How can Construction and Blockchain help the Industry?
How much different do you think things are going to be in another five years?
What is the blockchain?
The blockchain started with the popular cryptocurrency Bitcoin. It allows digital information to be distributed but not copied or altered, something that was originally designed to create Bitcoin but is now being modified for other uses in the tech community.
Typically, data is stored at a central location which can be accessed from various points. That creates a security problem because then transaction data could be altered by a hacker who is able to breach the system.
The blockchain is different, however. It is a database of every single transaction that is shared on a peer-to-peer network. It’s basically a permanent chain of transactions that are grouped together in blocks and synchronized worldwide so that the blocks cannot be altered once they are added to the chain. It makes the chain of transactions publicly verifiable and totally unhackable.
Google Drive has a similar method of storing data. Traditionally, you would have to send a Microsoft Word document to another person and wait for them to make revisions before you could see the new copy. Instead, Google Drive allows multiple parties to have access to the same document at the same time, making edits in real time and being able to see each others additions. Some malicious individual could wipe out everything in the document, but it could just be reverted to a previous version instantaneously.
How do the blockchain and construction mesh?
Pretty cool, huh? But then again, how is that really relevant construction managers?
As an industry with so much money at stake and so many complicated moving parts, the construction industry endemically suffers from disputes and litigation. Many times, things like payment terms, confidentiality, and other important stuff are outlined in a contract. But disputes often arise over the stipulations of the contract. To avoid that, blockchain technology could be used to produce things called “smart contracts.”
Smart contracts would have instructions embedded in a transaction so that unless the instructions are fulfilled, there is no payment. This ensures all parties are happy and that no one is having to chase people for payment, virtually eliminating payment disputes.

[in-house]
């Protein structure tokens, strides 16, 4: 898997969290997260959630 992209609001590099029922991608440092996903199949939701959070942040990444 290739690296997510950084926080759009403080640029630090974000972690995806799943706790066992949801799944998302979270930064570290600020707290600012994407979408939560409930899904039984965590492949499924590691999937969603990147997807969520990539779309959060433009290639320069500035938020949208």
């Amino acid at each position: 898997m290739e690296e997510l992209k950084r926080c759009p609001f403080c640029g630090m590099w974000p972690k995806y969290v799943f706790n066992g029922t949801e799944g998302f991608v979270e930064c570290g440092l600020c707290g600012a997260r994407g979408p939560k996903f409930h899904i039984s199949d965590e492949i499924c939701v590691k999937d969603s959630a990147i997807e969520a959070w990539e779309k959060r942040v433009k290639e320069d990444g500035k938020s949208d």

How does the blockchain come into play? The smart contract is visible to all users in the blockchain, so there’s no question about what the terms are and what instructions need to be followed.
How can the blockchain benefit you?
If you’ve been in the construction industry for a while, you’ve probably dealt with more than your fair share of disputes. And most of them probably had to do with a payment.
Construction projects are complex beasts with lots of things going on and lots of parties involved. That means multiple contracts, with some that are multi-faceted or last for a different stretch of time than others, so it’s not always straightforward on what the conditions are for payment and whether they’ve been met. That’s when costly disputes arise, setting your project back and just generally giving you headaches.
Ideally, the blockchain could help you avoid payment disputes by allowing you to create contracts that force the parties involved to move through a certain checklist before being paid, giving you control over the payment process so everyone is on the same page.
How can you use the blockchain?
Despite the exciting promise of the blockchain, it’s not clear exactly how smart contracts would work with building information modeling (BIM) software, at least not yet. The technology is quite new, after all.
The problem is the blockchain, and a related concept known as the Internet of Things, is probably a few years away from wide-scale application in the construction industry. You’ll need a special IT platform in order to manage the devices and connect them to the backend. Some bigger companies like Amazon, Microsoft, and Cisco are creating their own IoT and blockchain platforms, but the technology is mostly out of reach for independent construction companies at this stage. The blockchain currently only has 1% market penetration, says Gartner, classifying it as an “emerging” technology.
When it comes to the blockchain, it’s not that the technology isn’t ready, it’s that it will take a big culture change for construction managers. As AEC Business notes:
Software developers and cloud service providers will use these platforms to create industry applications. So far, we haven’t seen many developers targeting construction. Blockchain is not technically hard to apply. However, there are many practice-related hurdles to overcome before it breaks through.
So while we’d love to share with you a number of easy construction management software options to implement the blockchain in your business, the reality is it’s not ready for prime time yet. But the blockchain is definitely a topic you’ll want to pay close attention to in the coming years, as it could have a huge impact on the future of contracts in the construction industry.
Calling all blockchainers…
Undoubtedly, there are at least a few of you who know all about blockchain or have actually seen it in practice. We’d love to hear what you think about this up-and-coming technology, and how it has worked for your business, in the comments below. And if you’ve got a few tips for construction managers who are interested in smart contracts, well, that would be even more awesome.
Is there some software out there that uses this concept? Leave a review to let other construction managers know about it!